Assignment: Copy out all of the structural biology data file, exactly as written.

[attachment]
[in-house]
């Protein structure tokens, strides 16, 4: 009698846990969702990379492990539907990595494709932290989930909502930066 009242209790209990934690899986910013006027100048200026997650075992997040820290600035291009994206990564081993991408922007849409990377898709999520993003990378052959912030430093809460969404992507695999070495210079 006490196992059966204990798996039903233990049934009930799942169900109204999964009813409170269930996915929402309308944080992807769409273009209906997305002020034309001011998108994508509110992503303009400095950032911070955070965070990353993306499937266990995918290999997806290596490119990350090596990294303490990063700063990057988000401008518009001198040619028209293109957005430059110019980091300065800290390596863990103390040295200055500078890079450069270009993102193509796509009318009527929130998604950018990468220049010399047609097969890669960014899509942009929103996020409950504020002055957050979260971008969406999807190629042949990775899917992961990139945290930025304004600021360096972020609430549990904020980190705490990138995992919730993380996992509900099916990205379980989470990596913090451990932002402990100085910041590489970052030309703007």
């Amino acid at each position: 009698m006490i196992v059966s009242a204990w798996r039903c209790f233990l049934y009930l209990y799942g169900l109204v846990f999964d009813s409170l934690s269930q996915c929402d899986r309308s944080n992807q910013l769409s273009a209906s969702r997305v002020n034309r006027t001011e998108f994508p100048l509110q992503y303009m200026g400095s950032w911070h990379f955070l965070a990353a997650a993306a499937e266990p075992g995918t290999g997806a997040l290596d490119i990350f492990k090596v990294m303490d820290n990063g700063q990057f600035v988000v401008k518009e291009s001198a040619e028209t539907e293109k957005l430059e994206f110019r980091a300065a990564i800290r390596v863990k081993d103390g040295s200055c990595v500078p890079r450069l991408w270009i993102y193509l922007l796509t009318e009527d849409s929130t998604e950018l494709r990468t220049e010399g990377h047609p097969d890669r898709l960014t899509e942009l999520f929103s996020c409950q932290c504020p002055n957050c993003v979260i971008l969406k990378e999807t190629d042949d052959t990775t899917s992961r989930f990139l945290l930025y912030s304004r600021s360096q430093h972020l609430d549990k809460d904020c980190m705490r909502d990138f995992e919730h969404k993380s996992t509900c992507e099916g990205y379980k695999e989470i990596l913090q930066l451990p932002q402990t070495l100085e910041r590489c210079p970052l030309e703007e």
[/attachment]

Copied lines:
[in-house]
């Protein structure tokens, strides 16, 4: 009698846990969702990379492990539907990595494709932290989930909502930066 009242209790209990934690899986910013006027100048200026997650075992997040820290600035291009994206990564081993991408922007849409990377898709999520993003990378052959912030430093809460969404992507695999070495210079 006490196992059966204990798996039903233990049934009930799942169900109204999964009813409170269930996915929402309308944080992807769409273009209906997305002020034309001011998108994508509110992503303009400095950032911070955070965070990353993306499937266990995918290999997806290596490119990350090596990294303490990063700063990057988000401008518009001198040619028209293109957005430059110019980091300065800290390596863990103390040295200055500078890079450069270009993102193509796509009318009527929130998604950018990468220049010399047609097969890669960014899509942009929103996020409950504020002055957050979260971008969406999807190629042949990775899917992961990139945290930025304004600021360096972020609430549990904020980190705490990138995992919730993380996992509900099916990205379980989470990596913090451990932002402990100085910041590489970052030309703007």
């Amino acid at each position: 009698m006490i196992v059966s009242a204990w798996r039903c209790f233990l049934y009930l209990y799942g169900l109204v846990f999964d009813s409170l934690s269930q996915c929402d899986r309308s944080n992807q910013l769409s273009a209906s969702r997305v002020n034309r006027t001011e998108f994508p100048l509110q992503y303009m200026g400095s950032w911070h990379f955070l965070a990353a997650a993306a499937e266990p075992g995918t290999g997806a997040l290596d490119i990350f492990k090596v990294m303490d820290n990063g700063q990057f600035v988000v401008k518009e291009s001198a040619e028209t539907e293109k957005l430059e994206f110019r980091a300065a990564i800290r390596v863990k081993d103390g040295s200055c990595v500078p890079r450069l991408w270009i993102y193509l922007l796509t009318e009527d849409s929130t998604e950018l494709r990468t220049e010399g990377h047609p097969d890669r898709l960014t899509e942009l999520f929103s996020c409950q932290c504020p002055n957050c993003v979260i971008l969406k990378e999807t190629d042949d052959t990775t899917s992961r989930f990139l945290l930025y912030s304004r600021s360096q430093h972020l609430d549990k809460d904020c980190m705490r909502d990138f995992e919730h969404k993380s996992t509900c992507e099916g990205y379980k695999e989470i990596l913090q930066l451990p932002q402990t070495l100085e910041r590489c210079p970052l030309e703007e």